Just when you thought things couldn’t get any worse for the Air Force…
It now appears that the officer picked to be the next USAF Chief of Staff is facing trouble on Capitol Hill.
General Norton Schwartz, nominated to be the service’s top uniformed officer, was back in front of a Senate panel Wednesday, facing more questions about his Congressional testimony in the early days of the Iraq War.
According to the Los Angeles Times, the second day of testimony was prompted by information Schwartz provided in 2003, while serving as Director of Operations for the Joint Chiefs of Staff:
During that testimony in 2003, Schwartz was asked about Iraqi munitions. In the aftermath of the invasion, the U.S. had neglected Iraqi ammunition dumps and looters raided the sites, stealing old artillery shells and other weapons that later would be used to build roadside bombs.
When asked at the time about the munitions, Schwartz told senators and House members that he did not know the answer to their questions. However, some lawmakers believed Schwartz knew more than he acknowledged. And now, behind closed doors, senators want Schwartz to explain more fully whether he withheld answers.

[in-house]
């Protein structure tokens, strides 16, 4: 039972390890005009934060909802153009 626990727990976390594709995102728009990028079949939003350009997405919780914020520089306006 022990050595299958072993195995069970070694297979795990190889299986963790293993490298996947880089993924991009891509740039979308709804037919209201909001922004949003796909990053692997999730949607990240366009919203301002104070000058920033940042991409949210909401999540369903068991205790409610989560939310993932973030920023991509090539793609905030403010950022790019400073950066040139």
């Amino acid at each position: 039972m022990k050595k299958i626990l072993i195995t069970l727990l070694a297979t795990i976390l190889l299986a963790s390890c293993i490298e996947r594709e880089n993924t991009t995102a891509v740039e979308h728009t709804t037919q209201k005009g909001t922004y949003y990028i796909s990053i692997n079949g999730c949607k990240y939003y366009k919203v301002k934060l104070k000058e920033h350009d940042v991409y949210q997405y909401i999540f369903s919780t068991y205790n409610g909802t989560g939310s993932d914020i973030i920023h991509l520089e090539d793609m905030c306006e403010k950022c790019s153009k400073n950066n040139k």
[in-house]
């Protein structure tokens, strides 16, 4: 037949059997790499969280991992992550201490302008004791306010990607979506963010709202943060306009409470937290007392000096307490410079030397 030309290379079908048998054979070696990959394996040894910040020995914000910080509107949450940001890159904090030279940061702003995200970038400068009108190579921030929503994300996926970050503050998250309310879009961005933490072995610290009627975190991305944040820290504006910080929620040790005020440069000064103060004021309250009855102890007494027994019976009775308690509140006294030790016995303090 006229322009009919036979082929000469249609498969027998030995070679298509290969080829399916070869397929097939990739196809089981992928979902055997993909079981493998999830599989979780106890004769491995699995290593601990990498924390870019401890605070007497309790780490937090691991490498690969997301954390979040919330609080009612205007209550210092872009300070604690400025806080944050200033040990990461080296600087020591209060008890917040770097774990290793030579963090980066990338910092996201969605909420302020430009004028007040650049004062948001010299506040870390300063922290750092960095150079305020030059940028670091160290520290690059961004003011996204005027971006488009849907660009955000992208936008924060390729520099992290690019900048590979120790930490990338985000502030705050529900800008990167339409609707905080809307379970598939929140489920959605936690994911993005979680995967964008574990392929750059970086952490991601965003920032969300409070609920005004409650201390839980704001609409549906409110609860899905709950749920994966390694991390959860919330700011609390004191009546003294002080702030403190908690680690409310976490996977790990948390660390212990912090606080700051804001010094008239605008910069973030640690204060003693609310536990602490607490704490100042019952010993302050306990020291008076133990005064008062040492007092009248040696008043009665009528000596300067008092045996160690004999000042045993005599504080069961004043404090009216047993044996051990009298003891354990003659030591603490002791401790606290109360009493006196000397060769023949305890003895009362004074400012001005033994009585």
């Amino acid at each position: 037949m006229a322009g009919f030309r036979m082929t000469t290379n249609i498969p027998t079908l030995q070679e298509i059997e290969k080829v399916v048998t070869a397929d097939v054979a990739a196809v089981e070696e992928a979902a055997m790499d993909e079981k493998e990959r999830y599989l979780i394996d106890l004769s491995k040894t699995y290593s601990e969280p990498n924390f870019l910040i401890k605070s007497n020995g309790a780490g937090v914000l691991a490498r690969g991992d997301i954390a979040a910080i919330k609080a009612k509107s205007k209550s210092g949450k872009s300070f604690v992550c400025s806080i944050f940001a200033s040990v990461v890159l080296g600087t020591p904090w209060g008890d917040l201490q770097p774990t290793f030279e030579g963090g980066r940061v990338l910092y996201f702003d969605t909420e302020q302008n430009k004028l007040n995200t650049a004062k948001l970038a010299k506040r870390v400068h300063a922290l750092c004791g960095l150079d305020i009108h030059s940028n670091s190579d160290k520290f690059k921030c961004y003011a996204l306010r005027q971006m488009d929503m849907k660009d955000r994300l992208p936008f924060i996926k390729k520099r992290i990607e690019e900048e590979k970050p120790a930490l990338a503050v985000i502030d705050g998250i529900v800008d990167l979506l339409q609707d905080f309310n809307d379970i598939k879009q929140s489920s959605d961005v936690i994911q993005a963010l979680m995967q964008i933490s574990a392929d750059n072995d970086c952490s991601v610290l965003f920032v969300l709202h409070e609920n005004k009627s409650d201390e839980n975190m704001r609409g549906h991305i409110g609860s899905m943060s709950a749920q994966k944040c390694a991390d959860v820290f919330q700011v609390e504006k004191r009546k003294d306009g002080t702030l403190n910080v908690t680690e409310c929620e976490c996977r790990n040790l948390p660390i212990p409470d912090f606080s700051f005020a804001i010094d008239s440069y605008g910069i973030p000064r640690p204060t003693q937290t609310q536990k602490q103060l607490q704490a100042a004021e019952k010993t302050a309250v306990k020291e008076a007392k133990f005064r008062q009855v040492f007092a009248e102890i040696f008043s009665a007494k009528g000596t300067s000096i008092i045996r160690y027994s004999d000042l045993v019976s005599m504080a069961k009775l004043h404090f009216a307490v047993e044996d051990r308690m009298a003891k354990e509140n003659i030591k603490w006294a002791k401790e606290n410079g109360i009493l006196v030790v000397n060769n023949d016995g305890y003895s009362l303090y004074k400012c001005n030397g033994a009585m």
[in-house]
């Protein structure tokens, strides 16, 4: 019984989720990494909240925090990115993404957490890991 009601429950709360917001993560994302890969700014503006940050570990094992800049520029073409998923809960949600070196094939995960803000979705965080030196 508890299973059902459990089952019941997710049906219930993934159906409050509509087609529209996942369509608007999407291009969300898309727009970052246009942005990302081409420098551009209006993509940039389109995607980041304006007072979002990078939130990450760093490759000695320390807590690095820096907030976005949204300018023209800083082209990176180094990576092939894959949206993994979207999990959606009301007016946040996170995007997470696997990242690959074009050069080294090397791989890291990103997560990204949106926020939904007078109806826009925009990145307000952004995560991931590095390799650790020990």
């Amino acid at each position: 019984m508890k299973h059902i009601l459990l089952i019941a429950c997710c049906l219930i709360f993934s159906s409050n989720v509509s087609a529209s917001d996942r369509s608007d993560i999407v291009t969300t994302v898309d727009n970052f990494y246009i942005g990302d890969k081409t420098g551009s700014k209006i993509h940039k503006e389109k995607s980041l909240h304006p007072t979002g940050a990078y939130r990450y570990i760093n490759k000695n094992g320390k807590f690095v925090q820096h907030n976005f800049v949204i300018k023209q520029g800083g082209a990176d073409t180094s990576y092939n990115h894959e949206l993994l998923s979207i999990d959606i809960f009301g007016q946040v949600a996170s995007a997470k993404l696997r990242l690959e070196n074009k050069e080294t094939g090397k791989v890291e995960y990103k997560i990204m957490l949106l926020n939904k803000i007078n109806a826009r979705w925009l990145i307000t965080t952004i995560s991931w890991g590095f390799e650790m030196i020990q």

At this point, most observers believe that Schwartz will still be confirmed. Still, the general reportedly faced tough questions in his second day of closed-door Senate hearings—highly unusual for a military nominee.
Senator Carl Levin, the Michigan Democrat who chairs the Armed Services Committee, told reporters on Tuesday that he had “secret information” about Schwartz’s 2003 testimony, and planned to raise new questions when the general appeared today.
Pentagon spokesman Geoff Morrell told reporters yesterday that Defense Secretary Robert Gates has “no questions” about Schwartz’s trustworthiness, honor and reliability.” However, the defense chief and the Chairman of the Joint Chiefs of Staff, Admiral Mike Mullen, made their own trip to Capitol Hill on Tuesday evening, in support of General Schwartz.
The testimony of Gates and Mullen—which also occurred in a classified-door session—was a show of support for the Air Force nominee. But their appearance suggests some concern about the nomination among DoD leaders, and a realization that Schwartz’s confirmation may not be a slam dunk.
ADDENDUM: ADDENDUM: By any reasonable standard, criticizing Schwartz for failing to anticipate the roadside bomb threat is a bit unfair. In the spring of 2003, few in the Defense Department envisioned the rise of an Iraqi insurgency, and no one predicted the emergence of IEDs as a serious threat.
But all’s fair in love, politics and the Senate confirmation process. Besides, Carl Levin can’t resist taking one last shot at a man who will (in all likelihood) be President Bush’s last nominee to the JCS.